Last week, we took a look at a service that provides dog houses on demand, so you can spend more time with your pet, and keep them a bit safer, while you’re running errands around town. Now there’s one more way to pamper your canine companion, and it’s being made possible by a newcomer to the New York startup scene: Ollie. The service makes nutritious kibble using human-grade ingredients, and even offers customization based on the unique needs of your pet. Just this month, the company raised $4.4 million to help you raise a healthier hound.
The dog food Ollie produces is made out of the company’s Pennsylvania kitchens. All ingredients used are of the highest quality; the chicken is vegetable-fed and the beef corn-fed, so you don’t need to worry about your pet consuming meat pumped full of hormones. Pet owners expect nothing but the healthiest for their pets, and Ollie’s compliance with USDA and Association of American Feed Control Officials guidelines should meet their high standards.
According to the company, Ollie’s recipes have been designed by a veterinary nutritionist to make sure that the meals cover everything dogs require in just the right amounts. There are currently two recipes from which to choose: one chicken, and the other beef. Both seem to be chock full of nutrients, which the startup claims contributes to helping dogs live longer with fewer diseases.
Then, there’s the real secret sauce. The Ollie website puts users through an onboarding process during which stats about their pets such as age, breed, weight, usual activity levels, body type, and allergies are collected. It covers all the information that you should factor in while considering the kinds of meals your dog needs. Ollie runs the information through a proprietary algorithm that determines how many calories and what types of nutrients would best serve your dog’s dietary requirements.
If you can swing the money for the meals, the dog food will be shipped out to you every two weeks. The service works on a subscription model, and the exact amount you’ll end up spending depends on the size of your dog. Ollie estimates that its meals will cost around $3 a day for small dogs. That’s a bit on the pricier side, considering that dog owners currently spend about $390 a year (including treats and vitamin supplements) on food, which comes out to a little more than a dollar a day. But if the uber-healthy dog food ensures a more full life for your pet pal, the added amount may be a small price to pay.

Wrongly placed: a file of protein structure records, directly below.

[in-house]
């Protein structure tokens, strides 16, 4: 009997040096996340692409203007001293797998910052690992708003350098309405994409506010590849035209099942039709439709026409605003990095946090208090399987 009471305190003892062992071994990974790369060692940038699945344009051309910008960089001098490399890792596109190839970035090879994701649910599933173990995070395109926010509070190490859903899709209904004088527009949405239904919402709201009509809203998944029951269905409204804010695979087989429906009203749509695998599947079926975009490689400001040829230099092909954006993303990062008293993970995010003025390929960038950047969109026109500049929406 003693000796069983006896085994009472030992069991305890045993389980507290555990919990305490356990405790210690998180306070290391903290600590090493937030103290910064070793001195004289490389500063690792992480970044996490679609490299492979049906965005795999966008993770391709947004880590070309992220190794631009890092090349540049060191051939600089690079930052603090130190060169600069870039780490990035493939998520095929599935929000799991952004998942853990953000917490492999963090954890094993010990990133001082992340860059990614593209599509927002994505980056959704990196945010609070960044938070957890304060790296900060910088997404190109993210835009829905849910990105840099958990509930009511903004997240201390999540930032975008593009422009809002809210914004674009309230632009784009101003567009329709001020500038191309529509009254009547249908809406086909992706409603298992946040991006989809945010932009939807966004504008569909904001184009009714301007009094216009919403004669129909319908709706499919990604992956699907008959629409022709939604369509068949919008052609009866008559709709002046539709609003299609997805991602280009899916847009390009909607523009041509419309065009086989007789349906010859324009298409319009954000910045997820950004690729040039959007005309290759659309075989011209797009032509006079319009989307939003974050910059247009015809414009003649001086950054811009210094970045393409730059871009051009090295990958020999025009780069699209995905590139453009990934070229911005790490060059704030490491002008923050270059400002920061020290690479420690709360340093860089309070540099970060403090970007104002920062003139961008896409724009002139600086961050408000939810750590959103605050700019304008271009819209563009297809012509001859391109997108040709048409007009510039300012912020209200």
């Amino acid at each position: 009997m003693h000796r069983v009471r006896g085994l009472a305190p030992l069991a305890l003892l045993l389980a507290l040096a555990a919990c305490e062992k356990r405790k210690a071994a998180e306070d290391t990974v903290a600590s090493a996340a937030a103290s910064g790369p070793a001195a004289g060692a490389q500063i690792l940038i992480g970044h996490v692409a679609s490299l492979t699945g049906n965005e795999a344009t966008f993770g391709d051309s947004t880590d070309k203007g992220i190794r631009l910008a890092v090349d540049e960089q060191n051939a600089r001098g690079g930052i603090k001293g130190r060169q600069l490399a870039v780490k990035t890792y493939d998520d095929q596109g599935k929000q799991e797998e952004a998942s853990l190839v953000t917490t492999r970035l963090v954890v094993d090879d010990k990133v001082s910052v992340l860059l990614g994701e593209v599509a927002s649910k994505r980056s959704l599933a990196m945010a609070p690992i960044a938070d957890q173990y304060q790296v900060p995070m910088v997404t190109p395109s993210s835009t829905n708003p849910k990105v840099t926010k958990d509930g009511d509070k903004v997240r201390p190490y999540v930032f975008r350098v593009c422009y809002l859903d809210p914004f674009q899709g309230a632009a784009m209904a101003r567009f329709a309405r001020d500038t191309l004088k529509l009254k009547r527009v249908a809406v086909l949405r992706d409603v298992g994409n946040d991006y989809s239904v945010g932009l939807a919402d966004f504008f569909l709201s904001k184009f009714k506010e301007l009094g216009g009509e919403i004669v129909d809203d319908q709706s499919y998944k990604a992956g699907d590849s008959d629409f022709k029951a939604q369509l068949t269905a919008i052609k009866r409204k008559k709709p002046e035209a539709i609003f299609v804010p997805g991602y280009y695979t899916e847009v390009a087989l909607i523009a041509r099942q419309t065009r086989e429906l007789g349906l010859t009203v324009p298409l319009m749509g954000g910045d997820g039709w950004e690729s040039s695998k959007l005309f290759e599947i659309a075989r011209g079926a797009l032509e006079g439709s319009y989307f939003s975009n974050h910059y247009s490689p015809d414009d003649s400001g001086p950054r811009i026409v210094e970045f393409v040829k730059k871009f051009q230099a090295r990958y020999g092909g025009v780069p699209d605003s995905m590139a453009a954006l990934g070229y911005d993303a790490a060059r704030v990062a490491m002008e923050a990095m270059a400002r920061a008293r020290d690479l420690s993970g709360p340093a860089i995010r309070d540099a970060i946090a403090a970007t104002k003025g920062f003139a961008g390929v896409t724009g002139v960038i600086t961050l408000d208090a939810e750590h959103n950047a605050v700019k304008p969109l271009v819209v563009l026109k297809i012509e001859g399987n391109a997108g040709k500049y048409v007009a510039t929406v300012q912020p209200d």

According to the American Pet Products Association, $60.28 billion was spent on pet products in 2016. Of that, food accounted for $23.05 billion. Startups have been quick to see the potential for profits, with players like TurboPup, The Honest Kitchen, and PetPlate in the fray. Having just launched, Ollie is the newest member of that group, but has already built a strong foundation. Unlike some competitors, the service is available across all 48 contiguous states. They now also have a decent stack of cash in their paws from a pretty substantial venture round. Turns out there may be enough here to make more than a few people drool.
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Mildred Bruner says
I would agree that people are spending that amount each year. That is a fair statement and really all you are trying to do is keep your pet healthy so they live forever, right? The issue is, in the wild, what would they eat? A chicken? Berries or nuts and things like that?
Brenda Reid says
I worry about companies like these. First you start out small and probably local, but as you grow, where do you think the chicken is coming from? Slowly you are trying to make more money by cutting costs and all of a sudden you are in IPO phase and that means more cost cutting. Stay small, might be a great idea.
Edward Tulley says
A few years ago I started looking up ways to make my own food for my dogs. I just cannot trust store bought food after all of the recalls. I might give this a try if it is truly a custom option.
Melissa Moore says
I love this idea! I have been making my own dog food for my puppy based on what I would like him to consume. This would be taking a little away from me, but getting him the same, quality food that I can keep an eye on.